Capitoline Museums


Located in the center of Rome and featuring a piazza designed by Michelangelo, the Capitone Museums are a must-see to any curious traveler's itinerary. With a collection that started in 1471, the Capitoline Museums is one of the oldest museums in the world. Consisting of two palazzos filled with artwork and connected by an underground tunnel, the Musei Capitolini are definitely worth a visit.


It all started in 1471 when Pope Sixtus IV donated a collection of bronze statues to the people of Rome. The collection grew with donations from later popes, such as Paul III and Pius V, who wanted to rid the Vatican of pagan sculptures. In 1654 the Palazzo Nuovo was added to the already existing Palazzo dei Conservatori; the two buildings are linked by the underground Galleria Lapidaria. The museum sits atop the Capitoline Hill in the Campidoglio square, the square was in dismal condition since medieval times and was redesigned by Michelangelo in 1538.

It was not until 1734 that the museums were opened to the public, by the order of Pope Clement XII. Pope Benedict XIV further enhanced the Capitoline Museums with the inauguration of the Pinacoteca Capitolina; the gallery contained the private collection of the Sacchetti family as well as that of the Pius family of Savoy.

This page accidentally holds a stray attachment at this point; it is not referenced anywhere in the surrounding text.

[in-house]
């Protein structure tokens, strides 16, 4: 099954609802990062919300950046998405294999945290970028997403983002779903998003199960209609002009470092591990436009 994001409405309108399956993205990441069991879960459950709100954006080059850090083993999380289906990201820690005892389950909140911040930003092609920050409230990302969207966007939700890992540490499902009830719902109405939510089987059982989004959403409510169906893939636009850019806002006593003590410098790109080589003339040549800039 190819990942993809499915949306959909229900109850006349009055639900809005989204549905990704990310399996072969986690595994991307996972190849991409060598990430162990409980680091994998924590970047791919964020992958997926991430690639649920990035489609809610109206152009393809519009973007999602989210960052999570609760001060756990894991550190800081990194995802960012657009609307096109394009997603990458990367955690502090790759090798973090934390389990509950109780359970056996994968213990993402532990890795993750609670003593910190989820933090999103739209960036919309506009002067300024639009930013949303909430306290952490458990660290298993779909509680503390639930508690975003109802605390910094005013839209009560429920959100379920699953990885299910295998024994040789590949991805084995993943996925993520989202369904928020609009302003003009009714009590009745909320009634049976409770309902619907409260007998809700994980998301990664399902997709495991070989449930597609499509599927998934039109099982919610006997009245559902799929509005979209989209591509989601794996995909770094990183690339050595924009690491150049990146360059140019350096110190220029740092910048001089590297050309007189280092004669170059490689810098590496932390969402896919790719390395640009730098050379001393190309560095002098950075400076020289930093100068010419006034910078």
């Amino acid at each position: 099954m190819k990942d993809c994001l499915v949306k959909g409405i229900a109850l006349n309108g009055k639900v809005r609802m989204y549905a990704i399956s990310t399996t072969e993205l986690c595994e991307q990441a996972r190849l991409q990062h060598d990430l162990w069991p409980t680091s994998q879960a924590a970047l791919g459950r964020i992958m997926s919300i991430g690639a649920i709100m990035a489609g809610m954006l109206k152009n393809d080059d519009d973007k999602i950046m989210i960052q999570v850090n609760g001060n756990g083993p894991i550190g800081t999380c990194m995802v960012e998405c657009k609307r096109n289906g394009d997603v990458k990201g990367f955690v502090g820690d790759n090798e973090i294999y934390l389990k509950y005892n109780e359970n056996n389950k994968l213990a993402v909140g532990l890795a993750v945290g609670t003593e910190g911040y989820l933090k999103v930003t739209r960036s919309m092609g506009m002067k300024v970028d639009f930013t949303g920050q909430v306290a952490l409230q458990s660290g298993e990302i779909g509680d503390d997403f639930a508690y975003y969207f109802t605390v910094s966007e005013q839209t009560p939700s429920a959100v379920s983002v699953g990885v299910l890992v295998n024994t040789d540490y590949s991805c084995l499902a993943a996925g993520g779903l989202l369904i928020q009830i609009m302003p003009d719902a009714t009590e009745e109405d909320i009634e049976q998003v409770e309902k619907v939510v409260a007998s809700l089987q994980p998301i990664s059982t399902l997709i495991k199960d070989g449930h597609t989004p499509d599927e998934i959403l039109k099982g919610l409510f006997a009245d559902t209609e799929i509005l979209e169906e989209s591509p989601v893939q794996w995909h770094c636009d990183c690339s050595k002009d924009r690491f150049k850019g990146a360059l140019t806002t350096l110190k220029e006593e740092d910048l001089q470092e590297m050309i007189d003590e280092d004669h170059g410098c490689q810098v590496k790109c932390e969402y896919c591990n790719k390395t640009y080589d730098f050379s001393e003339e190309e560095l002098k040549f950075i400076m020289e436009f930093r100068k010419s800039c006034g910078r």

The Capitoline Museums hold a vast array of precios artwork. The Palazzo dei Conservatori houses pieces by Caravaggio, Tiziano, Tintoretto and Rubens. One of the attracting features is the original sculpture of the Capitoline Wolf, the famous she-wolf that suckled Rome’s founding twins, Romulus and Remus. It’s main attraction, however, is the striking equestrian bronze statue of Marcus Aurelius. The copy of this statue can be found outside in the Piazza Campidoglio, while the original - believed to be the only virtually-intact statue from antiquity - is housed under glass in the Palazzo dei Conservatori.


The Palazzo Nuovo boasts countless statues, sculptures and busts; the Hall of the Philosophers houses busts of Roman and Greek philosophers that had once decorated the private residences of Roman aristocrats. Famous works such as the statue of the Dying Gaul and the Discobolus are also on display. Among the museum’s most famous works is a marble sculpture designed between 100 and 150 AD, the Capitoline Venus.

The Capitoline Museums are Rome's first civic museum, house incredible works of art and - located in the heart of the Eternal City - they welcome visitors with open arms.